a, Overview of cell and tissue types analyzed by Promoter Capture-Hi-C and note of other datasets available for these samples. Embryonic or embryonic-derived cell types are on the left and tissues are tabled on the right according to their developmental origin. b, Histogram of DNA fragments containing different number of TSS. c, A scatter plot showing the reproducibility of probe density from RNA-seq data between two probe synthesis experiments. Each dot on the scatter plot represents a single promoter and the value is the aggregated probe density from all probes assigned to that given promoter (n = 19,462). Pearson correlation coefficient value is shown together. d, Venn diagram showing the number of targeted regions that contain detectable probe density based on RNA-seq of the capture probes from each replicate of probe synthesis. e, Snapshot of Promoter Capture-Hi-C probe density from RNA-seq analysis of the capture probes. Two replicates of probe synthesis and subsequent RNA-seq are shown, followed by GENCODE gene annotations. f, A genome-browser view of the distribution of the capture probes, as determined by RNA-seq, in a ~200kb window. Below the replicate RNA-seq datasets are the HindIII cut sites and GENCODE gene annotations, illustrating that the vast majority of probe density is only found around HindIII restriction sites flanking promoters. g, h, Histograms of the probe densities measured by RNA-seq (x-axis) in each promoter from replicate 1 (g) and replicate 2 (h) of probe synthesis.
Supplementary Figure 3 General characterization of promoter-centered long-range chromatin interactions.
a, Genome Browser views of the identified pcHi-C chromatin contacts in different cell/tissue types. The darkness of blue denotes the strength of interactions. RefSeq genes are presented below the snapshots. b, A histogram of the number of chromatin interactions that span a given genomic distance. Orange line indicates the accumulated fraction of chromatin interactions from all 27 tissues/cell types. c, Fraction of pcHi-C interactions uniquely detected in one cell/tissue type (green) or also detected in other cell/tissue types (orange). The average fraction of cell/tissue-specific interactions is not over-estimated due to the number of tested samples (at 22 samples the fraction of cell/tissue-specific interactions reach plateau) and tissue-heterogeneity (similar trend was observed when we only considered pcHi-C interactions obtained from cell lines). d, Snapshot of a locus showing promoter-centered long-range interactions revealed by pcHi-C in H1-hESC (bottom, purple loops) in the context of TAD annotations (blue rectangles) (top, red) in H1-hESC. RefSeq genes are shown at the bottom. e, Fraction of P-O pcHi-C chromatin interactions in the context of TAD annotations with the respective cell/tissue types.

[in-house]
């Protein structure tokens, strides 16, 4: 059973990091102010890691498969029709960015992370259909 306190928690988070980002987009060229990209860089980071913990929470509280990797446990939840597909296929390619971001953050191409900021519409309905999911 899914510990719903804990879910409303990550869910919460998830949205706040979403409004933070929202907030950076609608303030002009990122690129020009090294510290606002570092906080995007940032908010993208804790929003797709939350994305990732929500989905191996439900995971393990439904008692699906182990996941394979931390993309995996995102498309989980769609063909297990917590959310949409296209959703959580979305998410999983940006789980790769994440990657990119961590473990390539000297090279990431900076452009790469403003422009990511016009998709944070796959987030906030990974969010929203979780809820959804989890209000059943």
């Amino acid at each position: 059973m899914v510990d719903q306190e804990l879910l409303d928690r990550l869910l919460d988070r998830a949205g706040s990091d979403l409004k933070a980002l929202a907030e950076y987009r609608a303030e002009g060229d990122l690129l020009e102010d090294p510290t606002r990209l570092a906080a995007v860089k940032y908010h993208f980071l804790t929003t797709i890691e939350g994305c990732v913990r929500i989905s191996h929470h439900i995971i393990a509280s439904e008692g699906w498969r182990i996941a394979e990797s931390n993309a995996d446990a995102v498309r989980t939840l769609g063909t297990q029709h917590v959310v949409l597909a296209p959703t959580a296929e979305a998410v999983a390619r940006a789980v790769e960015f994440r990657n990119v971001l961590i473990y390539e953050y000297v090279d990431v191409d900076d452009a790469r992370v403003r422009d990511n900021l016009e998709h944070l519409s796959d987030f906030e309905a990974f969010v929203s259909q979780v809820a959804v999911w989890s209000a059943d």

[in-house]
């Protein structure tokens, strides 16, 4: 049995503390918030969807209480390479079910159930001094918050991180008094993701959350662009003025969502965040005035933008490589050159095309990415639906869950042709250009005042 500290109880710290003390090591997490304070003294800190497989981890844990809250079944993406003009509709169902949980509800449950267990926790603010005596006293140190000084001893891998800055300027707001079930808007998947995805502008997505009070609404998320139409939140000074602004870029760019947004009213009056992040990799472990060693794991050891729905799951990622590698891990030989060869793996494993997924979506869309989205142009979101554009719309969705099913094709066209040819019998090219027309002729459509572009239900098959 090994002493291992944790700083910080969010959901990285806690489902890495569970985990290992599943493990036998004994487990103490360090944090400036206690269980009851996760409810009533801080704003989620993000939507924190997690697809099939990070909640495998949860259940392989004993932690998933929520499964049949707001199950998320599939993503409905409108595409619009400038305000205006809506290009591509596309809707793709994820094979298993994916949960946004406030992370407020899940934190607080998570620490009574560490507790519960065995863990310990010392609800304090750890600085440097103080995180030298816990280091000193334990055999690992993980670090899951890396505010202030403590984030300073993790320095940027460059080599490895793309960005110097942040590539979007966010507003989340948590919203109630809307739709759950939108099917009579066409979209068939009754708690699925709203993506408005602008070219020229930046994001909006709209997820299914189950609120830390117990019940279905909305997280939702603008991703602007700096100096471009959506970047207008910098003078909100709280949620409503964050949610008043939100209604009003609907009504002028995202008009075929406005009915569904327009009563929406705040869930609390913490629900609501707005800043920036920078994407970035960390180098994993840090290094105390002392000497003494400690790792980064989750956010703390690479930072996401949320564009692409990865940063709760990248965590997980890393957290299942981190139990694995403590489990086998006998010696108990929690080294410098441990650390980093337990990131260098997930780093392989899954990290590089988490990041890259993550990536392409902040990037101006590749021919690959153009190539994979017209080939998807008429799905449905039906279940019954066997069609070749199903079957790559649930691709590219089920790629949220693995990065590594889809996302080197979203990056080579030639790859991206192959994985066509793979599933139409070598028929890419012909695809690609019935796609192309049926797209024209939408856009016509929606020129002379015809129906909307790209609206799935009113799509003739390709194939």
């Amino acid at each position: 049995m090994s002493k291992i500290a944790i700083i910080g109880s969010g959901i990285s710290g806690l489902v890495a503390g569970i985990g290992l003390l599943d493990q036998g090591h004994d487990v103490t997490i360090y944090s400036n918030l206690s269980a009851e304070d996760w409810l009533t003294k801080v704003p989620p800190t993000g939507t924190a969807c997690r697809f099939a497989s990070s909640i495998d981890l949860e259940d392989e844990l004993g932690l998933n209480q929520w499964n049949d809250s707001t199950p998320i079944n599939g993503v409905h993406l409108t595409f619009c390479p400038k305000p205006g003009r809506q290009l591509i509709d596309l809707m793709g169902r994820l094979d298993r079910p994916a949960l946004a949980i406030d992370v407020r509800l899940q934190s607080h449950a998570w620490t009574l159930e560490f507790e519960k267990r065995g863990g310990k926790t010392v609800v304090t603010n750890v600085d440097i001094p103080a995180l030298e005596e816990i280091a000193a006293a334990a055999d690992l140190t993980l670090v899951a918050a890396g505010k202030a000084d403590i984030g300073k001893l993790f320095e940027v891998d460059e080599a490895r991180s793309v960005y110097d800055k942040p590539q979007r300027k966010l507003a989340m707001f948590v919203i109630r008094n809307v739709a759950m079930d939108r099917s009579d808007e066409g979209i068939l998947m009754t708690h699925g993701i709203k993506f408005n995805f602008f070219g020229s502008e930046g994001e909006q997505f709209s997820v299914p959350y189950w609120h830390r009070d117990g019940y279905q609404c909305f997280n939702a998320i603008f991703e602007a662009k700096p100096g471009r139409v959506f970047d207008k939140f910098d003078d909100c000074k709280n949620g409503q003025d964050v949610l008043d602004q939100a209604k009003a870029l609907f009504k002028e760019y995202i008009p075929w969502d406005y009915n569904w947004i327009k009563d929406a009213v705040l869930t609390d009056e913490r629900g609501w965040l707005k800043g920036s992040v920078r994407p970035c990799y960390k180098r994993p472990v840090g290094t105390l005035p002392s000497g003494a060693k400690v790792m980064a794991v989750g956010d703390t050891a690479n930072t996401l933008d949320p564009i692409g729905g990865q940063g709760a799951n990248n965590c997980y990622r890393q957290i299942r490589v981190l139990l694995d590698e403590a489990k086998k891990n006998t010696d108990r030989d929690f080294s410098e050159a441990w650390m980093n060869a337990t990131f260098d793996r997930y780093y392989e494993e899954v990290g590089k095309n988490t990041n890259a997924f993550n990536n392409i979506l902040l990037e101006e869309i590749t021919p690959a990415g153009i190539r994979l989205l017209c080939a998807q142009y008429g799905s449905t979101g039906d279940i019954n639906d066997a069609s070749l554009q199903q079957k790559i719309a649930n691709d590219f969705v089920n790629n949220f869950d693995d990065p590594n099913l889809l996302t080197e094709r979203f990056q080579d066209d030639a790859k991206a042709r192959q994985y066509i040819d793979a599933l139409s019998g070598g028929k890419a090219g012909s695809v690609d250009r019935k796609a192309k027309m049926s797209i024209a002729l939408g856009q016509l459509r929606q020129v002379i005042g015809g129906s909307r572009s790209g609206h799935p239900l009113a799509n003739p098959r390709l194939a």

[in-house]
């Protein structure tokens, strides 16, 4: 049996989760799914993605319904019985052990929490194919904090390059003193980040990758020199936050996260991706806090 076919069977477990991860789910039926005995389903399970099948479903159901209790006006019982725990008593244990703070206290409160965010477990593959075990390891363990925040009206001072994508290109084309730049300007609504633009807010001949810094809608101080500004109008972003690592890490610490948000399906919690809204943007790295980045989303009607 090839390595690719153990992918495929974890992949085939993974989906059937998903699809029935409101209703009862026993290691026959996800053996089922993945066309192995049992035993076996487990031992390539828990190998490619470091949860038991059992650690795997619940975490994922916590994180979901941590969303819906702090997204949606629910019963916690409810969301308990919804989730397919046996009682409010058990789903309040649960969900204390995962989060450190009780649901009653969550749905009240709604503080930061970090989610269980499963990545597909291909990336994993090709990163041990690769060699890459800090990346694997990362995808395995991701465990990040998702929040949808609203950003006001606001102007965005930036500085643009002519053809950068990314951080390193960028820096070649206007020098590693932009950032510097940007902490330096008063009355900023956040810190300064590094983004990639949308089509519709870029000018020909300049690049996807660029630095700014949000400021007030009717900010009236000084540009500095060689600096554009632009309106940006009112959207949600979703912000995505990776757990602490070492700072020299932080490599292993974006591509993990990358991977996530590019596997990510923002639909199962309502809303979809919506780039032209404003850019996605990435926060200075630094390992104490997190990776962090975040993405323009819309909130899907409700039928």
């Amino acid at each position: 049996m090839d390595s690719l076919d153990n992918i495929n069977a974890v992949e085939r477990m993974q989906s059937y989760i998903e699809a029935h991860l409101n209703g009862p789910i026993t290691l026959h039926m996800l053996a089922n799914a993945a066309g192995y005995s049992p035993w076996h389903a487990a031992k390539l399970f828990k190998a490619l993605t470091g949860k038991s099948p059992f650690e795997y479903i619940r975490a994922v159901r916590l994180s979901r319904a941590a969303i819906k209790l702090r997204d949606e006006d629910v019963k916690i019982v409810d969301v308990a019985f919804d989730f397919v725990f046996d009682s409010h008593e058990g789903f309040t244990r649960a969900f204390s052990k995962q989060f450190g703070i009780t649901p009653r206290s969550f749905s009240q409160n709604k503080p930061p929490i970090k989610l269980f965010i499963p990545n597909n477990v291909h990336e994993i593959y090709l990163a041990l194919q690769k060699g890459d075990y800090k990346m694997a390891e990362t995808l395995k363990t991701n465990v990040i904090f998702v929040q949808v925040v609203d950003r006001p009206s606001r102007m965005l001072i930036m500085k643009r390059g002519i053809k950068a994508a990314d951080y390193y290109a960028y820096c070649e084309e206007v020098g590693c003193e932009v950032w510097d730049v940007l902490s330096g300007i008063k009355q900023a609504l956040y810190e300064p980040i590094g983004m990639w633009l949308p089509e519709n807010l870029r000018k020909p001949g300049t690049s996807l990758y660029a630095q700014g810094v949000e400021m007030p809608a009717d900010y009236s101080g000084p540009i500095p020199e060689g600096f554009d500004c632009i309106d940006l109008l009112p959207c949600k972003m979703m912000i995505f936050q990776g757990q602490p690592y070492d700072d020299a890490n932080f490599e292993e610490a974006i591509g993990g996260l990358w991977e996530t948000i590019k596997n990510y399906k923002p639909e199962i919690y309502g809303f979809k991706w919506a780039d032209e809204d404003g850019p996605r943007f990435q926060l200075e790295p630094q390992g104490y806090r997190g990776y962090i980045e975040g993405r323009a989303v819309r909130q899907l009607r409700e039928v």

a, A genome-browser snapshot of the CCL gene cluster, highlighting the similarity of promoter-centered interactions from Promoter Capture Hi-C and the high resolution Hi-C data in IMR90. The top two tracks show histone modification signals for H3K4me3 and H3K27ac, followed by a track showing the RefSeq genes. Below these tracks are pcHi-C chromatin interactions in IMR90 (blue colored arcs) and promoter-centered chromatin interactions from high-resolution Hi-C data in IMR90 (reddish brown arcs). b-e, ROC plots illustrating the performance of predicting Promoter Capture Hi-C result for in situ Hi-C loops anchored at promoters in lymphoblastoid (b), IMR90 (c), hippocampus (d), and dorsolateral prefrontal cortex (e). Promoter centered interactions for in situ Hi-C loops were considered as true interactions, and ROC plots are drawn for the corresponding pcHi-C result. ROC scores are shown in the ROC plot. f, ROC plots showing the reproducibility of pcHi-C chromatin interactions between two biological replicates. pcHi-C interactions from one replicate are used as true interactions, and ROC plots are drawn for the other replicate. g-k. Venn diagrams presenting the number of commonly identified pcHi-C interactions between biological replicates (n=2) for lymphoblastoid (g), dorsolateral prefrontal cortex (h), mesenchymal stem cell (i), lymphoblastoid processed by CHICAGO (j), and GM12878 with previously published pcHi-C data18 (k). Hypergeometric p-values are shown together. l-m, Illustration of interaction intensity in the n=2 biological replicates of lymphoblastoid (l) and mesenchymal stem cells (m), depending on the replicate consistency. For the boxplots, the box represents the interquartile range (IQR), and the whiskers correspond to the highest and lowest points within 1.5×IQR.